4 Things You Need To Know
If Your Dog Is Going Blind
Dealing with a blind dog can be stressful as I found out for myself. In order to accustom yourself to this new situation, remember these 4 things:
1. Dogs Have Emotions But Not Quite Like Ours
What is imperative to remember is that emotions in the canine world are different from your own. Their feelings aren’t associated to complex thinking. They don’t have ulterior motives or doubt. Their emotions are pure and honest. Therefore you really don’t need to be too sad for him if he is going blind. Dogs emotions aren’t long lasting, it’s not like he’ll be feeling down because he is going blind. In fact he doesn’t even notice his condition progressing. That’s not to say that you shouldn’t try to make it easier for him to cope with his disability.
2. Poor Eyesight Is The Norm For Dogs
A dog can hear very well and also has an astounding sense of smell. For you dog, the perceived world is much less visual than it is to us. For example, a blind dog can recall their way around a house. This is because they don’t rely on their sight as much as we do. In fact their eyesight is not that great to begin with. Dogs aren’t able to focus objects very well. Something you can see distinctly, will occur blurred to a dog. Also Dogs have what is called a dichromatic vision (only part of visual spectrum can be seen). Humans on the other hand have a trichomatic vision (the entire visual spectrum can be seen).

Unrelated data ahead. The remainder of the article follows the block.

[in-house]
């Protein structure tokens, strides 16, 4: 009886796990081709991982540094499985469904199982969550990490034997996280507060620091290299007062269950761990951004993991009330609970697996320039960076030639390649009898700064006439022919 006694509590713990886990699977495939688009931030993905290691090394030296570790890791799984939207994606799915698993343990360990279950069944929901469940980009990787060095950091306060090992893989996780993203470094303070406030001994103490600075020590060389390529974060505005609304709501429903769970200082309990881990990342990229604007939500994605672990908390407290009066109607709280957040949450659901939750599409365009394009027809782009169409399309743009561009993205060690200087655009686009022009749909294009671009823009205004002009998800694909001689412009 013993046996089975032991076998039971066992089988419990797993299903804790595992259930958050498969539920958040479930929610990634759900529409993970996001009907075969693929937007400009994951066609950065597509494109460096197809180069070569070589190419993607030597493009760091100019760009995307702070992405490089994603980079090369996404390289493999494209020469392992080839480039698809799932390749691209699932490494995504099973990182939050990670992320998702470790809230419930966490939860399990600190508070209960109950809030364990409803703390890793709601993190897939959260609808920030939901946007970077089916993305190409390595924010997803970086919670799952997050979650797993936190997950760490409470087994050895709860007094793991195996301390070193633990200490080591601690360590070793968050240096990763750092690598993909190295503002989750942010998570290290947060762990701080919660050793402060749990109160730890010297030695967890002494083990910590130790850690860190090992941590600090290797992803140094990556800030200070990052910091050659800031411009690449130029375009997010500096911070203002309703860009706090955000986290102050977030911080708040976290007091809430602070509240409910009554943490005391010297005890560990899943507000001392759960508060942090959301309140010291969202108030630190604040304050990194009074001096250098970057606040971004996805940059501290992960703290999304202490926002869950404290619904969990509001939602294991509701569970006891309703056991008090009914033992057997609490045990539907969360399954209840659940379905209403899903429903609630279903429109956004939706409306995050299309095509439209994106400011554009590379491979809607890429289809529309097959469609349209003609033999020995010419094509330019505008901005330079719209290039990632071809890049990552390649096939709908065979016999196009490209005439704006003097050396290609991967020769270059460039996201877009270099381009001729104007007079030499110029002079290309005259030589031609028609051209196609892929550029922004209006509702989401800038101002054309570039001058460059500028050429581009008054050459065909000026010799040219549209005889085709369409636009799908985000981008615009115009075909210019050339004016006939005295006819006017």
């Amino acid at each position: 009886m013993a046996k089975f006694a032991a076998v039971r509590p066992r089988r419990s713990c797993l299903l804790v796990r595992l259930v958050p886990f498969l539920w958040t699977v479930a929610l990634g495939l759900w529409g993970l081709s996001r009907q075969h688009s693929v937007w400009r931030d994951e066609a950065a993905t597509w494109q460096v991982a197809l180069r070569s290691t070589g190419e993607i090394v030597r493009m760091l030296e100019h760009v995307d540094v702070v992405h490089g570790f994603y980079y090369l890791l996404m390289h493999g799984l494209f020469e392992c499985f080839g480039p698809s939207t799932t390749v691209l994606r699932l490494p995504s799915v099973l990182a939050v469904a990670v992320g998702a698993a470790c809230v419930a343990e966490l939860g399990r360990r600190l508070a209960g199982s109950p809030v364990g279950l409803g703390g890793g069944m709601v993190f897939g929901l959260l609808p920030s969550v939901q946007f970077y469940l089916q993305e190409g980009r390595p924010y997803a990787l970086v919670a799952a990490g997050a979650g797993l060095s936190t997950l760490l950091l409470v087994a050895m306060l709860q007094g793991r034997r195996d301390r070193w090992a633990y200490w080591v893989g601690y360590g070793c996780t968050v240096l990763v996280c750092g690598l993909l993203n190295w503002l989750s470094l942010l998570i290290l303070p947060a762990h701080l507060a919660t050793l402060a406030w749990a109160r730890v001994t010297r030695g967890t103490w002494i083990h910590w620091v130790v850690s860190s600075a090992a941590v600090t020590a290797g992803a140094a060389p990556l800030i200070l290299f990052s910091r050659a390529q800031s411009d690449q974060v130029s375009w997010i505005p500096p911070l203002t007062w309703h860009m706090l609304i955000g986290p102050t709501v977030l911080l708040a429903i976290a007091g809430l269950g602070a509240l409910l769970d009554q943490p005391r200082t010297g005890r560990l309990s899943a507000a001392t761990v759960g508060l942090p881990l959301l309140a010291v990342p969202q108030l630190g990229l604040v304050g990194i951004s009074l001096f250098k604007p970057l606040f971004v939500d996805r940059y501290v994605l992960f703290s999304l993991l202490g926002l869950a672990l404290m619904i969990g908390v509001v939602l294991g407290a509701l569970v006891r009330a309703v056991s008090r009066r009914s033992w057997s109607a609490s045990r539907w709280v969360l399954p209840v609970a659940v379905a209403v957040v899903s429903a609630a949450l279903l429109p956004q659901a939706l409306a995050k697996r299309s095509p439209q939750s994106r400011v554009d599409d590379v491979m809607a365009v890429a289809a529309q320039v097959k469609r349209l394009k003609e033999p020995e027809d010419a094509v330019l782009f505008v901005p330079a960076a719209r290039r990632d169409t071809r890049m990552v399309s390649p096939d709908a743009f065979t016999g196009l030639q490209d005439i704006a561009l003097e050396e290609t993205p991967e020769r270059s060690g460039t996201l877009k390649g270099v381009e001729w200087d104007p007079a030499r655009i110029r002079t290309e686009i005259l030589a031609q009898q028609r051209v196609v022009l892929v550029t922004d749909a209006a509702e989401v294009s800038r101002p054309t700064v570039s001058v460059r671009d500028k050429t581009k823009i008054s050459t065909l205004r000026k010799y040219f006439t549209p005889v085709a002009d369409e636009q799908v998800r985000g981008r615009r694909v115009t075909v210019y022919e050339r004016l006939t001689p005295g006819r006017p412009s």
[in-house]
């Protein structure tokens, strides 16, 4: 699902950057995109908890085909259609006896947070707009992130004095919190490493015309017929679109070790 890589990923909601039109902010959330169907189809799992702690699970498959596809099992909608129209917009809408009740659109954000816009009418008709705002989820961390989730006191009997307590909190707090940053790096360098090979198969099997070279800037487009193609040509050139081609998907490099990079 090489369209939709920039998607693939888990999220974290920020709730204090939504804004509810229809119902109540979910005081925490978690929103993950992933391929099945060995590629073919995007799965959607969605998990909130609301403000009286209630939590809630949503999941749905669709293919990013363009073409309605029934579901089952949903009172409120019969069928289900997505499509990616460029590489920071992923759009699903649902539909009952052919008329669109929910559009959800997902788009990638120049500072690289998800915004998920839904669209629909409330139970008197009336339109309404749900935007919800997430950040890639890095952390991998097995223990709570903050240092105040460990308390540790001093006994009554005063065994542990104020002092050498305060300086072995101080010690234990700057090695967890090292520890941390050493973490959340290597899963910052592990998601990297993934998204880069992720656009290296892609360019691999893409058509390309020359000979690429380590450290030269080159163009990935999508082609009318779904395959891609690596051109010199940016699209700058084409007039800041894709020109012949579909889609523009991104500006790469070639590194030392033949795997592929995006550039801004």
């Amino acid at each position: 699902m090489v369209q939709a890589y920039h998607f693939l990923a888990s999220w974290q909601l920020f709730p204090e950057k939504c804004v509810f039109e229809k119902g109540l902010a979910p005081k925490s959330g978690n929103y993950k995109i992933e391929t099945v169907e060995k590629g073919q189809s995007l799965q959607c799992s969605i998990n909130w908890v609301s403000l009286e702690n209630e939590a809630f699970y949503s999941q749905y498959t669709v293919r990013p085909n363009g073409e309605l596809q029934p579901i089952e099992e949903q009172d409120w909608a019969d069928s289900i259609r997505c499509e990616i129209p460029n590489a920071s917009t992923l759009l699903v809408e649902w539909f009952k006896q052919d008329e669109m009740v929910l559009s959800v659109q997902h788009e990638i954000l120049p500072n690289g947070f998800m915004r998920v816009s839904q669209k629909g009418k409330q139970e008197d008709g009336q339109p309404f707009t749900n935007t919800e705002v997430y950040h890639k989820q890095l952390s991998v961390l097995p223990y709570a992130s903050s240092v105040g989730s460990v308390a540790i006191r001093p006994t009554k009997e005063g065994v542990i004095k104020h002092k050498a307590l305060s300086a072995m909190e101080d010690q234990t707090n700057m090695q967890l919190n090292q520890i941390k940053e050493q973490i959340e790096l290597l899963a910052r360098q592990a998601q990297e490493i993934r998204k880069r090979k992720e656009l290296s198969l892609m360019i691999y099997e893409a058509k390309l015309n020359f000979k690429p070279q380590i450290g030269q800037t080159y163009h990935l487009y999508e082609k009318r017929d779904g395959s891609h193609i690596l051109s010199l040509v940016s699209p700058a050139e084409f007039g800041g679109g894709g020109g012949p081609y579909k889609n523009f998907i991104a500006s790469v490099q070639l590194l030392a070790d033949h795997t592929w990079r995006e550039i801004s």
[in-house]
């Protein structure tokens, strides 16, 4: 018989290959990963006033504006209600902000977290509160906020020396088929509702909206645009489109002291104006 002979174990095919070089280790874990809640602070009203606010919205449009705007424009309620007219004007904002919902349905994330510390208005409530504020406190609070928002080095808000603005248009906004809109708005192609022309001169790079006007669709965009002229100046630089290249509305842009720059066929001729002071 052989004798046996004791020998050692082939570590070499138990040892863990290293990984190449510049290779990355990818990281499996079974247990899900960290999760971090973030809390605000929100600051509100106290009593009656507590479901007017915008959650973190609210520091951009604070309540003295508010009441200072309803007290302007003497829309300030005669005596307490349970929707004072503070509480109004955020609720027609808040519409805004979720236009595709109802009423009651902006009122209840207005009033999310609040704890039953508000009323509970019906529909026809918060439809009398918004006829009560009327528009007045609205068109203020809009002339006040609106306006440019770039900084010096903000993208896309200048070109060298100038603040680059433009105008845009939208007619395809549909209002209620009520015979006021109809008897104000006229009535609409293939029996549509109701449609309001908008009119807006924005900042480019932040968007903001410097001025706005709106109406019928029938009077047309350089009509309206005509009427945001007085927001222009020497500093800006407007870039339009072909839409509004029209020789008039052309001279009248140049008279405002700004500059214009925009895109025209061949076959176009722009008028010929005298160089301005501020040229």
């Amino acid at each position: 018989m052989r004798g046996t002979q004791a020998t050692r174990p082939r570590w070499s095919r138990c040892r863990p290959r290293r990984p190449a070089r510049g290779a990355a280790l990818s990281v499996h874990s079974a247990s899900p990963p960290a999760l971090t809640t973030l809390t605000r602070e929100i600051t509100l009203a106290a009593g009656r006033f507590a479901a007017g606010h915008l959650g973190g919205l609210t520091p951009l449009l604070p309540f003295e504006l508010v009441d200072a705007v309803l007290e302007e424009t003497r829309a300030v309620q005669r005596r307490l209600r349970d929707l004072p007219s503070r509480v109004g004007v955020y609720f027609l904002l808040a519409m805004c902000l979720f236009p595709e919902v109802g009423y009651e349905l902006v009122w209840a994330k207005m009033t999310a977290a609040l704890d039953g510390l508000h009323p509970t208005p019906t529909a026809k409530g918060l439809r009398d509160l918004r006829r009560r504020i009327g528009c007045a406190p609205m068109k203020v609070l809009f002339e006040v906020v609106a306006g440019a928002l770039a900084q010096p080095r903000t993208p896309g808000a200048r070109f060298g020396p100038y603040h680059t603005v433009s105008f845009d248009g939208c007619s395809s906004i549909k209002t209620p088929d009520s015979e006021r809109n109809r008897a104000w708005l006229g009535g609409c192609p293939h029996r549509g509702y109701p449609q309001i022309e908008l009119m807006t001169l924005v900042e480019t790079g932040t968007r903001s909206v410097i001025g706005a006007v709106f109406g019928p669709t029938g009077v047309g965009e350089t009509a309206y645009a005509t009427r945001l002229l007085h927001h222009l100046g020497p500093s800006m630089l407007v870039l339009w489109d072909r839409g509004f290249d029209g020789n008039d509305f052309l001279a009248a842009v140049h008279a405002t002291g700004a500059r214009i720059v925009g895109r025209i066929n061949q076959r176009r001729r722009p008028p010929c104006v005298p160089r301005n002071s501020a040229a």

3. Be Sure To Stimulate His Sense Of Smell
Since a blind dog confides deeply on his sense of smell, there are products developed to help your dog get around the house only with the help of his nose. In particular scent markings make sure your pet never gets lost within your home and minimizes the frequency and severity of collisions. Don’t worry though this scent can’t be smelled by humas.
4. If Your Dog Keeps Bumping His Head, You Need An “Halo Collar”
There are many ways to protect your blind dog from bumping into objects. But I noticed that the best way is to use a so called halo collar, which protects blind dogs of all sizes. It is a great aid to help blind dogs become familiar with existing or new surroundings quickly. It is lightweight, comfortable and doesn’t hinder a dog’s normal daily activities.